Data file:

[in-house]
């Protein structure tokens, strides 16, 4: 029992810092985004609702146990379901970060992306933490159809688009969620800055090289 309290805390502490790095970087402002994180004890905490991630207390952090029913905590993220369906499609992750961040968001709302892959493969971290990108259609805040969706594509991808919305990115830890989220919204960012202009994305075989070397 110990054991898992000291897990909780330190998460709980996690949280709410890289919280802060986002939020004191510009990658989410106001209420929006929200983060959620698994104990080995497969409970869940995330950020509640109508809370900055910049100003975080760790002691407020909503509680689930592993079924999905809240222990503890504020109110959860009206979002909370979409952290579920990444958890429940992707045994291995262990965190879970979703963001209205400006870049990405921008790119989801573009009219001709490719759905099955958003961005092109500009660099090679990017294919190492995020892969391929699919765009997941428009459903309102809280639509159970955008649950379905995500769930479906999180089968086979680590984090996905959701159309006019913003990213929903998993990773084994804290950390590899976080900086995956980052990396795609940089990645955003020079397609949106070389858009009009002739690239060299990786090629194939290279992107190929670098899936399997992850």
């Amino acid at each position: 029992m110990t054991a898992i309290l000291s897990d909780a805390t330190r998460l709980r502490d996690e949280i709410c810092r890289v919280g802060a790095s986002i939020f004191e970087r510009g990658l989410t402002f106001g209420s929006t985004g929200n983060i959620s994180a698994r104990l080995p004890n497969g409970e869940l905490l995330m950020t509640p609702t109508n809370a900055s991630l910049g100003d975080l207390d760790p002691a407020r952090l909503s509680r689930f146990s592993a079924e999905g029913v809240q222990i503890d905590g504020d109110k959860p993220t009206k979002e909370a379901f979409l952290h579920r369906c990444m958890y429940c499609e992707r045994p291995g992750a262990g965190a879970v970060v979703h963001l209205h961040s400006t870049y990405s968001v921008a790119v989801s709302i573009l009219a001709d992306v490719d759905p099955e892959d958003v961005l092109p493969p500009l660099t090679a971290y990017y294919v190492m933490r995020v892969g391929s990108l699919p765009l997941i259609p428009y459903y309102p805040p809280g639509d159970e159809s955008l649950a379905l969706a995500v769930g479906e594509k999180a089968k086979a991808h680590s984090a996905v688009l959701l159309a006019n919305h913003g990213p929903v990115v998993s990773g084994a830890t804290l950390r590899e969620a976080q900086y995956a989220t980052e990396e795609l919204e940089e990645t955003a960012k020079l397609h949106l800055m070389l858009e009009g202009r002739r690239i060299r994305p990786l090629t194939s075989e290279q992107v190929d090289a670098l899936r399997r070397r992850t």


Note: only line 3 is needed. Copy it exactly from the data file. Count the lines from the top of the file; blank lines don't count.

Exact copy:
């Amino acid at each position: 029992m110990t054991a898992i309290l000291s897990d909780a805390t330190r998460l709980r502490d996690e949280i709410c810092r890289v919280g802060a790095s986002i939020f004191e970087r510009g990658l989410t402002f106001g209420s929006t985004g929200n983060i959620s994180a698994r104990l080995p004890n497969g409970e869940l905490l995330m950020t509640p609702t109508n809370a900055s991630l910049g100003d975080l207390d760790p002691a407020r952090l909503s509680r689930f146990s592993a079924e999905g029913v809240q222990i503890d905590g504020d109110k959860p993220t009206k979002e909370a379901f979409l952290h579920r369906c990444m958890y429940c499609e992707r045994p291995g992750a262990g965190a879970v970060v979703h963001l209205h961040s400006t870049y990405s968001v921008a790119v989801s709302i573009l009219a001709d992306v490719d759905p099955e892959d958003v961005l092109p493969p500009l660099t090679a971290y990017y294919v190492m933490r995020v892969g391929s990108l699919p765009l997941i259609p428009y459903y309102p805040p809280g639509d159970e159809s955008l649950a379905l969706a995500v769930g479906e594509k999180a089968k086979a991808h680590s984090a996905v688009l959701l159309a006019n919305h913003g990213p929903v990115v998993s990773g084994a830890t804290l950390r590899e969620a976080q900086y995956a989220t980052e990396e795609l919204e940089e990645t955003a960012k020079l397609h949106l800055m070389l858009e009009g202009r002739r690239i060299r994305p990786l090629t194939s075989e290279q992107v190929d090289a670098l899936r399997r070397r992850t």